I participated in a ‘corporate social responsibility’ forum at a local university the other day. It revolved mostly around the academic delivery of courses and thus most attendees were from universities, though there was a scattering of business leaders (actual communities & social performance practitioners with field experience were in short supply!). In the end most of the forum presentations and discussion were around ‘business ethics’. Of course, an important part of ‘responsibility’ in business is ethics. However, in my view, this generally revolves around individual ethical stances and dilemmas. This is fine, but I wondered: can a business be ‘ethical’ or, can only individuals within the business be ethical?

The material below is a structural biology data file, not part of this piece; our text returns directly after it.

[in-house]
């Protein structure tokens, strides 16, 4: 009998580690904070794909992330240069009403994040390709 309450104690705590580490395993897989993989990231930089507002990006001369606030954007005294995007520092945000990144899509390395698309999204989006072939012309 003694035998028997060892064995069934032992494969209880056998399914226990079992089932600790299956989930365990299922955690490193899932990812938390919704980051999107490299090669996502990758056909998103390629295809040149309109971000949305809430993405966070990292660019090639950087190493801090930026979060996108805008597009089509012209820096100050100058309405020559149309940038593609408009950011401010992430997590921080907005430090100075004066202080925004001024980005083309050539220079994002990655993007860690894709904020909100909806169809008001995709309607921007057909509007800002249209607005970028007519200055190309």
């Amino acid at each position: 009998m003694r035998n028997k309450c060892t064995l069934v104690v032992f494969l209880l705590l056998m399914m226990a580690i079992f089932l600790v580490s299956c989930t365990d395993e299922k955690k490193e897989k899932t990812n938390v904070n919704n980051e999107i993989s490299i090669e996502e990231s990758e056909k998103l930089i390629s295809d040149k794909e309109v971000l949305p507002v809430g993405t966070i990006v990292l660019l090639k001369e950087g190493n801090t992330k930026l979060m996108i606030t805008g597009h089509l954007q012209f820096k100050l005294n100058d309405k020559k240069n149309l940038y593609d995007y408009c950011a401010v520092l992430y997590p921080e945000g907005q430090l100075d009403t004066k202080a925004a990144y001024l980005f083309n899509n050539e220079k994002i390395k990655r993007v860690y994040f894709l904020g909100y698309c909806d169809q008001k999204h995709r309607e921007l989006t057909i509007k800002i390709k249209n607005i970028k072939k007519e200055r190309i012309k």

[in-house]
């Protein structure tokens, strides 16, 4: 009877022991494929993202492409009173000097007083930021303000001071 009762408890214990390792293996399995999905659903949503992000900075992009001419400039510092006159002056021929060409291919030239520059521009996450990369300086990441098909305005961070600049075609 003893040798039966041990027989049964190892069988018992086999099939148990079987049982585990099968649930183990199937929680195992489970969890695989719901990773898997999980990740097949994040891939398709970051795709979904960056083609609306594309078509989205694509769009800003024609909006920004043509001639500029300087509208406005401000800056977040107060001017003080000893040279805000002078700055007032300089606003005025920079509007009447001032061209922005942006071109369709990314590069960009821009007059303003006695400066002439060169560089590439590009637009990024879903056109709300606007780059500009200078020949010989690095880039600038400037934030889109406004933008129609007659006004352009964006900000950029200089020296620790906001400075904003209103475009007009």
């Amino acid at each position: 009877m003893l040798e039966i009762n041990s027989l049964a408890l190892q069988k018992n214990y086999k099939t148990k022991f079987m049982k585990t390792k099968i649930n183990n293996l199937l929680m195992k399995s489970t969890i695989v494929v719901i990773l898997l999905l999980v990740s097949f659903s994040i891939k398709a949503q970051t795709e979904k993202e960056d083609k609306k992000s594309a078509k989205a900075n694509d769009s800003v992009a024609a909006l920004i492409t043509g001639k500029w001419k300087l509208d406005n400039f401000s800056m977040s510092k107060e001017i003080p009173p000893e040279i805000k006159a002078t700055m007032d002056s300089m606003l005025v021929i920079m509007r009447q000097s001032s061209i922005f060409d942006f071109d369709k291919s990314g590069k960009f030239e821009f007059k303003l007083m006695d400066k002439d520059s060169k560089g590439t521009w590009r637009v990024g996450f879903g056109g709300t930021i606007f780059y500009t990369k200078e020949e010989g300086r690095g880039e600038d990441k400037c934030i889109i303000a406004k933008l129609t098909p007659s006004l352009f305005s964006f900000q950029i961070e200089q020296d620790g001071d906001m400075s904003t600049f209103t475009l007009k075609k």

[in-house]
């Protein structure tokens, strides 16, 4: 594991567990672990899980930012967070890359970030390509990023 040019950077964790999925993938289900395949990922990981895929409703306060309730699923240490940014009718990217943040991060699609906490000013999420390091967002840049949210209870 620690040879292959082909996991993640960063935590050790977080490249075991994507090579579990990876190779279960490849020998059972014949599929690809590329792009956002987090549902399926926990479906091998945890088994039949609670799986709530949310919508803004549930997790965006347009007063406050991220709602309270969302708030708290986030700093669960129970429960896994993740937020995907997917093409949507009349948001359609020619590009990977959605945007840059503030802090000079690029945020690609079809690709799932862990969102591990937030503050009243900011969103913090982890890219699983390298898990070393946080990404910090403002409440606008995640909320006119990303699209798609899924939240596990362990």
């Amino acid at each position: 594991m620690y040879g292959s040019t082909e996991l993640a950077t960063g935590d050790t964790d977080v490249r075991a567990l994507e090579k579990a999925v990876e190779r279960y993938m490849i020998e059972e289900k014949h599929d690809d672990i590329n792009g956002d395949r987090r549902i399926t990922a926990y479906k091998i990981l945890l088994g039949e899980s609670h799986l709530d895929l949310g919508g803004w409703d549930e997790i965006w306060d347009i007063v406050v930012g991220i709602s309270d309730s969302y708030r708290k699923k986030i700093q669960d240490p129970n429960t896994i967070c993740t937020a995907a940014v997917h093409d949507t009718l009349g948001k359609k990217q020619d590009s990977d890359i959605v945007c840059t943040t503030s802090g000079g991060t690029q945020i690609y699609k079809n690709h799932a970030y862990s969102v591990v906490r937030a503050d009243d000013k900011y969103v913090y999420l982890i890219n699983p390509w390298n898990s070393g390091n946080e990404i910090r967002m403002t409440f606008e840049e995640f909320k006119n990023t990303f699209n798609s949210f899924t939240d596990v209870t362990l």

In terms of big picture issues, such as human rights, community engagement, business impacts and management thereof, I think a focus just on ‘ethics’ is misplaced, or at least insufficient. Of course, individuals involved in, say, a mining or oil and gas project, need to have values stemming from an ethical mindset. But what is the use of this if their organization does not have sound standards, policies and practices – structures and processes – that require the business to engage strategically, actively and positively with their host communities? Behavior of individual employees and contractors can often lead to community problems. Perhaps this is where an ethical perspective can have its greatest impact. However, if there is no sound communities engagement framework within which the business operates, trying to change individual behavior may be something of a hollow effort!